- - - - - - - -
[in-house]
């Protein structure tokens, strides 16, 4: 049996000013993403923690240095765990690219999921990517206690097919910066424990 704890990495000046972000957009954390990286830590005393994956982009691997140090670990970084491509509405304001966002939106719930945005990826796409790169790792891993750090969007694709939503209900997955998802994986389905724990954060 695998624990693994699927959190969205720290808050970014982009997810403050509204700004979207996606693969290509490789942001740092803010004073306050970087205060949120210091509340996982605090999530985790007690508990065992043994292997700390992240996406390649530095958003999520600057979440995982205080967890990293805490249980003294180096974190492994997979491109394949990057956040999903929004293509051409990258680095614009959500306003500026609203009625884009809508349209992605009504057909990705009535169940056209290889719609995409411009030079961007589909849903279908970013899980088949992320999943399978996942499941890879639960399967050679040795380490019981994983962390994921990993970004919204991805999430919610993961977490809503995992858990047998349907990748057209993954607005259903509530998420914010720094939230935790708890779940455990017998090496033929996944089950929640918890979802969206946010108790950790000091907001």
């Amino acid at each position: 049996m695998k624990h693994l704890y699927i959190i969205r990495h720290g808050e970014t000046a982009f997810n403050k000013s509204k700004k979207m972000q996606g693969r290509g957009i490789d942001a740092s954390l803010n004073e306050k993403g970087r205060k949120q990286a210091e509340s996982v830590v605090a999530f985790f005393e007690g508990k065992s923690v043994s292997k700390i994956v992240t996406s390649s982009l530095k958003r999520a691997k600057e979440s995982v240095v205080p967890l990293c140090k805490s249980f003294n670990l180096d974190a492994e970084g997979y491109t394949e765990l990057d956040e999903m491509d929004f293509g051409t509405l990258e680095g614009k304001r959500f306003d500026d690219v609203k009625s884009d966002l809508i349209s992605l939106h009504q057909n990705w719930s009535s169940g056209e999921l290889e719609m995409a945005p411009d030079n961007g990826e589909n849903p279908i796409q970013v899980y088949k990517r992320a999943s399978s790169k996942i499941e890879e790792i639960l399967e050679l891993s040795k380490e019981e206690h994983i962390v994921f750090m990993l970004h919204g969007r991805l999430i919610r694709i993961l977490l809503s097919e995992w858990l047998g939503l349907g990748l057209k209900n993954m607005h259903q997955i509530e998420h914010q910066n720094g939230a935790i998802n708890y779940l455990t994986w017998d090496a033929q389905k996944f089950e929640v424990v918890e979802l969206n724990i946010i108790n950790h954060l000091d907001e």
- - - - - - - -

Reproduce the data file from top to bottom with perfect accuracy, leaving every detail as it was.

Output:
[in-house]
């Protein structure tokens, strides 16, 4: 049996000013993403923690240095765990690219999921990517206690097919910066424990 704890990495000046972000957009954390990286830590005393994956982009691997140090670990970084491509509405304001966002939106719930945005990826796409790169790792891993750090969007694709939503209900997955998802994986389905724990954060 695998624990693994699927959190969205720290808050970014982009997810403050509204700004979207996606693969290509490789942001740092803010004073306050970087205060949120210091509340996982605090999530985790007690508990065992043994292997700390992240996406390649530095958003999520600057979440995982205080967890990293805490249980003294180096974190492994997979491109394949990057956040999903929004293509051409990258680095614009959500306003500026609203009625884009809508349209992605009504057909990705009535169940056209290889719609995409411009030079961007589909849903279908970013899980088949992320999943399978996942499941890879639960399967050679040795380490019981994983962390994921990993970004919204991805999430919610993961977490809503995992858990047998349907990748057209993954607005259903509530998420914010720094939230935790708890779940455990017998090496033929996944089950929640918890979802969206946010108790950790000091907001």
């Amino acid at each position: 049996m695998k624990h693994l704890y699927i959190i969205r990495h720290g808050e970014t000046a982009f997810n403050k000013s509204k700004k979207m972000q996606g693969r290509g957009i490789d942001a740092s954390l803010n004073e306050k993403g970087r205060k949120q990286a210091e509340s996982v830590v605090a999530f985790f005393e007690g508990k065992s923690v043994s292997k700390i994956v992240t996406s390649s982009l530095k958003r999520a691997k600057e979440s995982v240095v205080p967890l990293c140090k805490s249980f003294n670990l180096d974190a492994e970084g997979y491109t394949e765990l990057d956040e999903m491509d929004f293509g051409t509405l990258e680095g614009k304001r959500f306003d500026d690219v609203k009625s884009d966002l809508i349209s992605l939106h009504q057909n990705w719930s009535s169940g056209e999921l290889e719609m995409a945005p411009d030079n961007g990826e589909n849903p279908i796409q970013v899980y088949k990517r992320a999943s399978s790169k996942i499941e890879e790792i639960l399967e050679l891993s040795k380490e019981e206690h994983i962390v994921f750090m990993l970004h919204g969007r991805l999430i919610r694709i993961l977490l809503s097919e995992w858990l047998g939503l349907g990748l057209k209900n993954m607005h259903q997955i509530e998420h914010q910066n720094g939230a935790i998802n708890y779940l455990t994986w017998d090496a033929q389905k996944f089950e929640v424990v918890e979802l969206n724990i946010i108790n950790h954060l000091d907001e």